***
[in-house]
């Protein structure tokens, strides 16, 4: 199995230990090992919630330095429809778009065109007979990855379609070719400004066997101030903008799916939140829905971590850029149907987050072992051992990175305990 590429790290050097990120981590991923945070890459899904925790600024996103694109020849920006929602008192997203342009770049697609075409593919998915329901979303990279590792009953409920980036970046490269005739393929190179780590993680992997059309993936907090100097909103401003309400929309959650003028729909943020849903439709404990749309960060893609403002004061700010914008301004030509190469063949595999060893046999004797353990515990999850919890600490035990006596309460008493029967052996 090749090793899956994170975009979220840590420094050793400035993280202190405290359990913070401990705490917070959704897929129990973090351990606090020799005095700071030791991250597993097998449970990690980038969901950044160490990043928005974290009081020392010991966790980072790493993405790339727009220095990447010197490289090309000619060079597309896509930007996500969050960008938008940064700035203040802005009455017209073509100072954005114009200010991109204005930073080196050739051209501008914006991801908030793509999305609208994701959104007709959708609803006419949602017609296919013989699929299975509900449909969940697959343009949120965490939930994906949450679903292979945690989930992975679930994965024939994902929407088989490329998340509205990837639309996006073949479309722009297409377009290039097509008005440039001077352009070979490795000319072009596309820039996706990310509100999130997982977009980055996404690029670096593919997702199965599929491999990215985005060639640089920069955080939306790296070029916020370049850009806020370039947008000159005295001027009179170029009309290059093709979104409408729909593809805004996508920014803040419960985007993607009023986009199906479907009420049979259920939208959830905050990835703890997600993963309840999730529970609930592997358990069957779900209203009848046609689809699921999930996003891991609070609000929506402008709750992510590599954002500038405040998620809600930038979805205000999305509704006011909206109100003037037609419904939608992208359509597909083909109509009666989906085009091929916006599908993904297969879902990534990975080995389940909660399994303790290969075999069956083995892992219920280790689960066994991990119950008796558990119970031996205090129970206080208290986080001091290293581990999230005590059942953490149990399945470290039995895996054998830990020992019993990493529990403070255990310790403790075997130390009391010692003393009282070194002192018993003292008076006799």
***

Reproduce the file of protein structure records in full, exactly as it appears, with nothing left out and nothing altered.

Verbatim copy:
[in-house]
């Protein structure tokens, strides 16, 4: 199995230990090992919630330095429809778009065109007979990855379609070719400004066997101030903008799916939140829905971590850029149907987050072992051992990175305990 590429790290050097990120981590991923945070890459899904925790600024996103694109020849920006929602008192997203342009770049697609075409593919998915329901979303990279590792009953409920980036970046490269005739393929190179780590993680992997059309993936907090100097909103401003309400929309959650003028729909943020849903439709404990749309960060893609403002004061700010914008301004030509190469063949595999060893046999004797353990515990999850919890600490035990006596309460008493029967052996 090749090793899956994170975009979220840590420094050793400035993280202190405290359990913070401990705490917070959704897929129990973090351990606090020799005095700071030791991250597993097998449970990690980038969901950044160490990043928005974290009081020392010991966790980072790493993405790339727009220095990447010197490289090309000619060079597309896509930007996500969050960008938008940064700035203040802005009455017209073509100072954005114009200010991109204005930073080196050739051209501008914006991801908030793509999305609208994701959104007709959708609803006419949602017609296919013989699929299975509900449909969940697959343009949120965490939930994906949450679903292979945690989930992975679930994965024939994902929407088989490329998340509205990837639309996006073949479309722009297409377009290039097509008005440039001077352009070979490795000319072009596309820039996706990310509100999130997982977009980055996404690029670096593919997702199965599929491999990215985005060639640089920069955080939306790296070029916020370049850009806020370039947008000159005295001027009179170029009309290059093709979104409408729909593809805004996508920014803040419960985007993607009023986009199906479907009420049979259920939208959830905050990835703890997600993963309840999730529970609930592997358990069957779900209203009848046609689809699921999930996003891991609070609000929506402008709750992510590599954002500038405040998620809600930038979805205000999305509704006011909206109100003037037609419904939608992208359509597909083909109509009666989906085009091929916006599908993904297969879902990534990975080995389940909660399994303790290969075999069956083995892992219920280790689960066994991990119950008796558990119970031996205090129970206080208290986080001091290293581990999230005590059942953490149990399945470290039995895996054998830990020992019993990493529990403070255990310790403790075997130390009391010692003393009282070194002192018993003292008076006799």